2017-8 WR-3 Model ELF/VLF "Natural Radio" Receiver

By late February 2018, I resumed selling the venerable WR-3 via eBay (now only via eBay) -- just the WR-3 only shipped in a small box for minimal postal costs and the quickest turn-around time within 1 to 10 days, per eBay policy/agreements. EBay buyers will need to order seperately the excellent (BNC base) Smiley Antenna, Inc. Smiley Superstick II (Aero band or 2 meters version) telescoping-whip antenna with BNC-base, or similar. The Smiley Superstick II whip-antenna product is a very fine telescoping antenna that has worked very well with WR-3s for the past decade. By this way I will be able to keep the unit manufactured as I have been doing since September 1991, as it continues to be a very popular unit.

Meanwhile, here are a bunch of very nice WR-3 Receiver testimonials including one from a happy WR-3 listener - the same WR-3 as presently sold is in a crinkle-painted Black Hammond enclosure since 2007. Before 2007, the WR-3 was built-into and sold in an unpainted Eagle-Deltron enclosure since September 1991 - here are a few testimonials, starting with (KK5QZ):


WR-3 Receiver: A great 14 September 2010 note from KK5QZ:

Dear Stephen,

I received the WR-3 radio you built for me today and just wanted to share my experience with you. Today I drove out to a place called Little Mountain on the Natchez Trace Parkway in Mississppi, turned off my car, plugged in some iPhone earbuds and then the WR-3. Initially the earbuds literally buzzed in my hand after I turned on the receiver; I'm glad I did not have them in my ears, but I had read your website and knew to be careful about this.

After adequately grounding the radio (or was it just hand capacitance?) the earbuds stopped buzzing and I carefully put them in my ears. I heard a slight bit of power-line hum and numerous noisy sferic-like chattering, which I attributed to some large machinery a few miles away - I think there's a top coal mine over that way and figured that is what it was.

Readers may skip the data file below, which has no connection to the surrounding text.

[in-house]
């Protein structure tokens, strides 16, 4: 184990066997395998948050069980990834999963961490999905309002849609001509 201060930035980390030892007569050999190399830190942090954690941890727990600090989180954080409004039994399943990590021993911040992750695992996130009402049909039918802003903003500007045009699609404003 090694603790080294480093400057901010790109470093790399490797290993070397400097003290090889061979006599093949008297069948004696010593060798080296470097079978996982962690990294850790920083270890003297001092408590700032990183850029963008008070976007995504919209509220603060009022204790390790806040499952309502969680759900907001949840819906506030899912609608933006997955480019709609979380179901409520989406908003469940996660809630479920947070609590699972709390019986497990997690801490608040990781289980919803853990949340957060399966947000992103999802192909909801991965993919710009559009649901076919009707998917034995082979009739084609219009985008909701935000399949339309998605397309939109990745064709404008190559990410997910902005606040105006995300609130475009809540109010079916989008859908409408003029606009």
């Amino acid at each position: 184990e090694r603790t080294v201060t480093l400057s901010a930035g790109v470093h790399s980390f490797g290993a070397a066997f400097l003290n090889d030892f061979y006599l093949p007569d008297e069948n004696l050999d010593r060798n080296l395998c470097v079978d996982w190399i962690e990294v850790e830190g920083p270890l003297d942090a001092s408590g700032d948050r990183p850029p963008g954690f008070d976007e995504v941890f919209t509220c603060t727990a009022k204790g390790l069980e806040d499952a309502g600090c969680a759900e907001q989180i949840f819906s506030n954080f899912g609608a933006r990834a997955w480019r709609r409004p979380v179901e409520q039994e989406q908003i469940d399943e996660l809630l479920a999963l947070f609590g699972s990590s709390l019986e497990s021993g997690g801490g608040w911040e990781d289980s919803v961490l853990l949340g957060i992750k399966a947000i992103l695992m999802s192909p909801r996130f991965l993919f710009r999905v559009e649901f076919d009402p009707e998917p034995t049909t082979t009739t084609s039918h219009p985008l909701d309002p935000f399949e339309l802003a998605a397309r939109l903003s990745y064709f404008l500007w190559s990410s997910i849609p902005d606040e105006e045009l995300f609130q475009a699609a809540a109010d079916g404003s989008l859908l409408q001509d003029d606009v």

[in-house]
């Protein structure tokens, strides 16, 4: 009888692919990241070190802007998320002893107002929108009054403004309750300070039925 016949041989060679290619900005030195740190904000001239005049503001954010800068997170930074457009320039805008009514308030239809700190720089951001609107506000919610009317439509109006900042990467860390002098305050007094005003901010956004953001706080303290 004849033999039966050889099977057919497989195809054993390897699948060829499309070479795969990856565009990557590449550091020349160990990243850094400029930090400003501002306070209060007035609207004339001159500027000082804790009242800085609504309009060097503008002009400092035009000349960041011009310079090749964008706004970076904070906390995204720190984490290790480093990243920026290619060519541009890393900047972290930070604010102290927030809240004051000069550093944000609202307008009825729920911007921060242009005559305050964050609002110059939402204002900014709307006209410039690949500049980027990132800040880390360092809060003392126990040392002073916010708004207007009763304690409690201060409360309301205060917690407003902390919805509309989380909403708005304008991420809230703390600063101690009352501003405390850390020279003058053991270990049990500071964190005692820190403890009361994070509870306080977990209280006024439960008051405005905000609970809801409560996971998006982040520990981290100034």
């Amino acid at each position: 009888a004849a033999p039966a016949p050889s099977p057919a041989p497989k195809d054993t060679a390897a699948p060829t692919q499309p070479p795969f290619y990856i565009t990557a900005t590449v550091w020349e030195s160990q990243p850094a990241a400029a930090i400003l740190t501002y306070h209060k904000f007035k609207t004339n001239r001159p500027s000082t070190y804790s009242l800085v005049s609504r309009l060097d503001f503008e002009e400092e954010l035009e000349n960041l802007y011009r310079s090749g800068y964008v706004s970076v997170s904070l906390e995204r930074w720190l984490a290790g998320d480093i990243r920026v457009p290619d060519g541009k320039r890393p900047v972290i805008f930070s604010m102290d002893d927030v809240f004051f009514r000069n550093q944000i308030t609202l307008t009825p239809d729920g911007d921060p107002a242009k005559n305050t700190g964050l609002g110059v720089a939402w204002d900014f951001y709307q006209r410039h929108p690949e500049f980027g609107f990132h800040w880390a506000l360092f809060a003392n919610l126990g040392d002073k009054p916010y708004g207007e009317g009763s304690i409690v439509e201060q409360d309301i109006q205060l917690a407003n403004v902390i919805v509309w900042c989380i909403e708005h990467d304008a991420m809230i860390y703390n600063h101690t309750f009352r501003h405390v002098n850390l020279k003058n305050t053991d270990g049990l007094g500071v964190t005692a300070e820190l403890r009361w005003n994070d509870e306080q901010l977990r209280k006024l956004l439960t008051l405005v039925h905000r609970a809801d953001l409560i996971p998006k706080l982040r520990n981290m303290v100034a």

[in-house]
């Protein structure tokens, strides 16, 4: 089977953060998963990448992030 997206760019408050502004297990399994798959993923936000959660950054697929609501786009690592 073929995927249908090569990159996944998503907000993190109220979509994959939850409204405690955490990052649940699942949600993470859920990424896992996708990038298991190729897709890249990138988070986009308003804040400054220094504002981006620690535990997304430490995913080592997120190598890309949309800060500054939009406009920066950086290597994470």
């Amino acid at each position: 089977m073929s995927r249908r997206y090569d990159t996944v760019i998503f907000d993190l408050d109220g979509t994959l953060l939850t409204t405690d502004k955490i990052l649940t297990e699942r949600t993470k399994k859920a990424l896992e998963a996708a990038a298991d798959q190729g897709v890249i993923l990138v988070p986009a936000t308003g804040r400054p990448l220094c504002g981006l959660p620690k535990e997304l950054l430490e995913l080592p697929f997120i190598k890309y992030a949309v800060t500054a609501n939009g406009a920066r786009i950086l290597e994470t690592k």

I moved the radio to the other side of parking lot and things settled down nicely. I then could hear some actual sferics, but they were quite distant I'm sure - the weather in the southeast is now very calm so I figured it was from some thunderstorms in the midwest. I never heard any whistlers or anything quite so dramatic, except for insects flying near the antenna. Later I moved to another location further north on the Trace, and tried again. This time there was quite a bit of powerline hum; I was sitting in my car with the antenna propped on the plastic side-view mirror enclosure and the radio resting on my left bare leg. After I placed my hand on the side of the car outside the hum disappeared entirely. Ahh...properly grounded, I think. Then faintly I hear what sounds like an alarm clock beep beep beeping just above the noise floor. I'm not sure what it was, but I timed and counted and came up with between 220 and 240 beats/beeps per minute. After about 10 minutes it abruptly stopped.

My next venture will be in the backwoods of Georgia later this week. Hopefully I'll be able to get in some early morning listening and maybe catch a dawn chorus. I'm sure all of this is old hat for you, but as you can tell I'm excited by this new radio and proud to have something made by a fellow ham, no less! Excellent job, Stephen - thank you!

= 73

Garen Evans, KK5QZ

Josh's 'first-whistler" recorded on a WR-3 at beautiful Stinson Beach, Marin County, California, 23 May 2010.

I recall hearing my first-whistler(s) in eastern Oregon (the Alvord Desert) in June 1989, and the total thrill of it too! THANKS JOSH! SpM - 19 September 2010.

Sally with sleepy mate on a remote island near beautiful New Zealand with her WR-3GX receiver - winter 2011 (Down Under)

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